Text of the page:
FORT HALL — The stated mission of the Lillian Vallely School is to help Native American children in grades K–5, build a bridge to their future success educationally, socially, and spiritually through a quality education consisting of academics, Shoshone/Bannock cultural preservation, and basic Christian values.

Its measure of success is to expand a student’s ability to navigate Native and non-Native cultures, to compete academically, and to become a constructive influence at home and in the community.

The president of the school’s eight-member board of directors, Douglas Eddington, feels strongly that the school has more than lived up to its mission, and it continues to do so every day.

The school is a private non-profit elementary day school serving Native American children who live on the Fort Hall Reservation in southeast Idaho. It was begun in 1997 by then Idaho Episcopal Bishop John Thornton and his wife Jan, at the request of a group of elders led by Lillian Vallely, a Shoshone woman and Episcopal deacon.

It’s gone from its start in an old brick building on the Fort Hall Reservation where some of the elders, including Lillian, attended school, moving to a 60-acre farm in 1999 at 350 S. 700 W. on Blackhawk Road, where it presently sits, thanks to a large grant from the Laura Moore Cunningham Foundation, Inc., along with several other gifts.

Lillian’s daughter, Colleen Blaylock, is the board secretary.

The school has an enrollment of 31 students with an 11:1 student-teacher ratio, which gives it quite an edge in helping students develop at an early age through more individual instruction.

Eddington sees the three main components of the school — academics, the students’ native culture, and the basic moral and spiritual values taught at the school — as being essential to the school’s success.

“In 1998, I saw kids going to school and too many outcomes were not good,” Eddington said. “We want a different outcome. These children need to be taught that their culture is okay, and like anyone they need to be taught right from wrong.”

Eddington said there’s been time when almost no one in the area knew what was going on at the school. He compared it to the school being like a “doughnut hole.” Over the last two years, leaders have been trying to get the word out.

When it comes to the quality of the academic content, Eddington said, students have been scoring above the national average in key areas, he added.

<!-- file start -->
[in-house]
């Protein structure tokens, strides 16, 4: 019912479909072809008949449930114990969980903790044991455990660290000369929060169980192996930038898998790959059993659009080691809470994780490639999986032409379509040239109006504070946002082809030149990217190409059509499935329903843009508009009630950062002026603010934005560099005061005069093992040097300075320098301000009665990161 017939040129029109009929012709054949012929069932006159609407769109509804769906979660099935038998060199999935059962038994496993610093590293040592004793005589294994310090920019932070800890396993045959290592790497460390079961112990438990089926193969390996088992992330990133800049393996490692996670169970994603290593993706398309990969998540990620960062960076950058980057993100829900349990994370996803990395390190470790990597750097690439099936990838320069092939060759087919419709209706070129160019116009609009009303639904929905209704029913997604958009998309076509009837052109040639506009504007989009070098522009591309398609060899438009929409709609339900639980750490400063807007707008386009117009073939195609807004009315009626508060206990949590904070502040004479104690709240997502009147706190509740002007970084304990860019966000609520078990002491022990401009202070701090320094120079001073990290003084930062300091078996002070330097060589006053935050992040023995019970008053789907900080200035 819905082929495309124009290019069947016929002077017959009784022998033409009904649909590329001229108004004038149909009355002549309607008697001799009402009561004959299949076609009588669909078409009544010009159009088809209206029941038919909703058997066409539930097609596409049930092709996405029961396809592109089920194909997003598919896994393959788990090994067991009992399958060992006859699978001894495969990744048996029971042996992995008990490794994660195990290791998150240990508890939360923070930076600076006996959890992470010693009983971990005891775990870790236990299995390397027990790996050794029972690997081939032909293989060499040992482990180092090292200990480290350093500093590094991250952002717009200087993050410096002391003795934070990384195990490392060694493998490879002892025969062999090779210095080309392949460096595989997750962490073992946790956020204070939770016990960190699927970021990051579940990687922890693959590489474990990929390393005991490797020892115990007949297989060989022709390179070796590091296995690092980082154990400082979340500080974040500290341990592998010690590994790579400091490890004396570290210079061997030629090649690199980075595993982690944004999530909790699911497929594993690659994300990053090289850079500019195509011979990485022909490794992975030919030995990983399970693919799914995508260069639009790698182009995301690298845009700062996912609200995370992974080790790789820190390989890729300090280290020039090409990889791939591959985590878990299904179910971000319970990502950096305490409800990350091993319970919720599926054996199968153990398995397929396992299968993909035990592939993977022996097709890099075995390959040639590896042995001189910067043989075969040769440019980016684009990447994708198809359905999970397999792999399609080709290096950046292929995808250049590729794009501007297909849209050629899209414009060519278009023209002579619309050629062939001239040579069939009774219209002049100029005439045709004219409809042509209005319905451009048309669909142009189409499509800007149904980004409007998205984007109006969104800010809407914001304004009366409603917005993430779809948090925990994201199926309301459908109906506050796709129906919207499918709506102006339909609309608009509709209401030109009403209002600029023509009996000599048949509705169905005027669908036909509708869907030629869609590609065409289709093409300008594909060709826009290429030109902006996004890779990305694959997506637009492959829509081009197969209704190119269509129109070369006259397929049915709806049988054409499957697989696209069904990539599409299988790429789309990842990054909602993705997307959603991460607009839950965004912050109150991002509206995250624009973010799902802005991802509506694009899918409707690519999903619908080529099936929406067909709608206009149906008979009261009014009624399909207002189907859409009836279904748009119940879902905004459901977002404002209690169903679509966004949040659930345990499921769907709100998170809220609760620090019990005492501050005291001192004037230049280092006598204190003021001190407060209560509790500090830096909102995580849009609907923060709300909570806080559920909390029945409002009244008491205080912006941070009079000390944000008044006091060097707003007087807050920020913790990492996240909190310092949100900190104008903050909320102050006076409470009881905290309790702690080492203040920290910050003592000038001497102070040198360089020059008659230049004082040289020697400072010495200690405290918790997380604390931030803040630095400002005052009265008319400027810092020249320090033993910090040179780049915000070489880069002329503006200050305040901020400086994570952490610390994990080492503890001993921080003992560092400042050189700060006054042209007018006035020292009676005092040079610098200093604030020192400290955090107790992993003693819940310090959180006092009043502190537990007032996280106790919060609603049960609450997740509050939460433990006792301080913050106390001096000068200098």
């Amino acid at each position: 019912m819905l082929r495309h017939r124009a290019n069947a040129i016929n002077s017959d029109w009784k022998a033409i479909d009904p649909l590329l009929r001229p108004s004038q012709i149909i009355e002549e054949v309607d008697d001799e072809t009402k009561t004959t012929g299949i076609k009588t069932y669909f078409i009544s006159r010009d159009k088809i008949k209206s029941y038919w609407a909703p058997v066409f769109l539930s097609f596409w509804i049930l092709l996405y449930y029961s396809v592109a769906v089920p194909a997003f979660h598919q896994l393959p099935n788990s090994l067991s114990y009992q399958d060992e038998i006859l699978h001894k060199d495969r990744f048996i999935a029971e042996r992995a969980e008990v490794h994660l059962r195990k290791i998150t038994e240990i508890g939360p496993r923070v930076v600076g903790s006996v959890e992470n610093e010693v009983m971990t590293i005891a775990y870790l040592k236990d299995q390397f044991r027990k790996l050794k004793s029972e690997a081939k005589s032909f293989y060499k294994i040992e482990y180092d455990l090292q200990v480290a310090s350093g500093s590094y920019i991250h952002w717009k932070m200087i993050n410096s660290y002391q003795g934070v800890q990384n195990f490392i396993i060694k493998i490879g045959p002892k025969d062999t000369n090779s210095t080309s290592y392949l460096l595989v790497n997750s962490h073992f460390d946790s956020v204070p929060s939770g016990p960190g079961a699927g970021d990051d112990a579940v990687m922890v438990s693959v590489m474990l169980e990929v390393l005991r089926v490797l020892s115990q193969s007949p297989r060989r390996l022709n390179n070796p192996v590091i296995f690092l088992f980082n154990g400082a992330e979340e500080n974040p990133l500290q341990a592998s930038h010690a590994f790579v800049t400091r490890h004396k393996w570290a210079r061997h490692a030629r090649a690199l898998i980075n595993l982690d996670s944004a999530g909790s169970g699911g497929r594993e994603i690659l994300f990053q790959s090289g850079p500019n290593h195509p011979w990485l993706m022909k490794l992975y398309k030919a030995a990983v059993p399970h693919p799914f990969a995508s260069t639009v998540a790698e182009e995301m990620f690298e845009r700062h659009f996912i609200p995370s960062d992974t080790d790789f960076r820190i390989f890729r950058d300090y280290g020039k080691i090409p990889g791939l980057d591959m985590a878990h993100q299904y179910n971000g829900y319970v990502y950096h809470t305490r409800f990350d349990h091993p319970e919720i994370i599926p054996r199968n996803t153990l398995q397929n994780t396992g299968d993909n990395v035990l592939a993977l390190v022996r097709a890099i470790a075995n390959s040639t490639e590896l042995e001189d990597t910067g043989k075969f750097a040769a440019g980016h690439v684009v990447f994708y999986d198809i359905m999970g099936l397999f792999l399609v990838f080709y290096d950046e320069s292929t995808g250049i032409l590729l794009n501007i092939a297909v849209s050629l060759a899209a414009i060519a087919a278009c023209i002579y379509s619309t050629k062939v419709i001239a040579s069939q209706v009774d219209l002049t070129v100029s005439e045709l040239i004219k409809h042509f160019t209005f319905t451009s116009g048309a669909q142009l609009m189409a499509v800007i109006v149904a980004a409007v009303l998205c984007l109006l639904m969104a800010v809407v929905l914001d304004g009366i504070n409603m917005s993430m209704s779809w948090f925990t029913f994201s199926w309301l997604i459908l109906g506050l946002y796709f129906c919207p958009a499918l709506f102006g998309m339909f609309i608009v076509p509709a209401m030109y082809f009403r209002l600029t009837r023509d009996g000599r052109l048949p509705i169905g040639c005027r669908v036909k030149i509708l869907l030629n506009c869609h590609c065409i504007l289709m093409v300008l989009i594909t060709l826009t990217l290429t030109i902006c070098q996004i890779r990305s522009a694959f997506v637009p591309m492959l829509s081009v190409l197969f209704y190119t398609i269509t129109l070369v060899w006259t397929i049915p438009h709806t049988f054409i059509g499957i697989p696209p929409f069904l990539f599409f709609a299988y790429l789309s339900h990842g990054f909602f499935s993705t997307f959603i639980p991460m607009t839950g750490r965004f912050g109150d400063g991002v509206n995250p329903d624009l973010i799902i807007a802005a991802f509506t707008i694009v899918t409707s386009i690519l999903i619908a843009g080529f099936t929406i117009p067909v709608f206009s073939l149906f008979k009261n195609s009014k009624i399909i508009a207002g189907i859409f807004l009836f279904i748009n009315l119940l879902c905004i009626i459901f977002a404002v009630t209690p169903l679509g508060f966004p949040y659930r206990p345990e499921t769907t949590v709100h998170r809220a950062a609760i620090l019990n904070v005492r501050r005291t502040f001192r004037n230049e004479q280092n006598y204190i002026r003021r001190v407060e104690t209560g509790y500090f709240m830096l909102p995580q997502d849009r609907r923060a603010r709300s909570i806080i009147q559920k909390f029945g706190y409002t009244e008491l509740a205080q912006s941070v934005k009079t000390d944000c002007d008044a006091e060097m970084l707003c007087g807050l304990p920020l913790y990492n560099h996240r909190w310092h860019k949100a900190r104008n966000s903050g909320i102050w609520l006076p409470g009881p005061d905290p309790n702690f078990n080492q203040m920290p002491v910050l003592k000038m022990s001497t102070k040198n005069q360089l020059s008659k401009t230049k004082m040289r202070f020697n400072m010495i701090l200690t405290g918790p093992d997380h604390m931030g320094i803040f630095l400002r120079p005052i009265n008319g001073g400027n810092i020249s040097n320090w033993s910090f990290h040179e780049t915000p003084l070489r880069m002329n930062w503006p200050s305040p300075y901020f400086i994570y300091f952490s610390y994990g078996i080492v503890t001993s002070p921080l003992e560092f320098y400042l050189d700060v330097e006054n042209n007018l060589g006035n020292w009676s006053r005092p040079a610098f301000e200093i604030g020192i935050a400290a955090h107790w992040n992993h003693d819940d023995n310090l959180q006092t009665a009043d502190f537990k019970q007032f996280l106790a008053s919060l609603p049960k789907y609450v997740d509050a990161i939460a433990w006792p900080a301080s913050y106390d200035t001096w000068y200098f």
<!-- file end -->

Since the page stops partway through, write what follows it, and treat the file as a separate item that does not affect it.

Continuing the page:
“It’s easier to succeed than it is to fail,” Eddington commented. “The outcomes and the way of doing it are important. We stress academics, but we also stress the culture. We teach these students that you can value your culture, and that’s made a big impact. The students end up feeling like they fit in. They shut down if they don’t feel like they fit in.”

The goals include building self-confidence, enabling the students to feel their value. The school has a waiting list to get in, Eddington said.

“There’s a specialness about this place,” he added. “These kids want to be at school. They’re not busting to get out of here at the end of the day. To them, it doesn’t feel like a typical day.”

The school may only go up to the fifth grade, but the founders felt it was better to give students a better foundation earlier rather than later, Eddington said.

He feels the three main components the school emphasizes have a catalytic effect.

“If you take one out, the other two would suffer,” Eddington said. “Members of the tribes talk to the students about Native American culture, spirituality — no matter how it’s taught here — is vitally important. It all fits together. This is not a shrinking item. It’s a seed bed of good things to come.”

Eddington said a lot of people in the area — business leaders included — are starting to go to the school to look around and see how they do things, and they are coming away impressed.

Funding for the school has been “nip-and-tuck” since it started, he added, and further help is always needed.

“Businesses have a lot to gain by the work being done here,” Eddington said. “You always benefit when you feel you’re part of something larger than yourself. When you go into the early part of a child’s life with the values and education provided here, the return on investment is much higher.”

Eddington said his own views on providing this type of education to Native children changed with having six adopted Native grandchildren.

“You just need to get outside yourself. Don’t close your eyes.”

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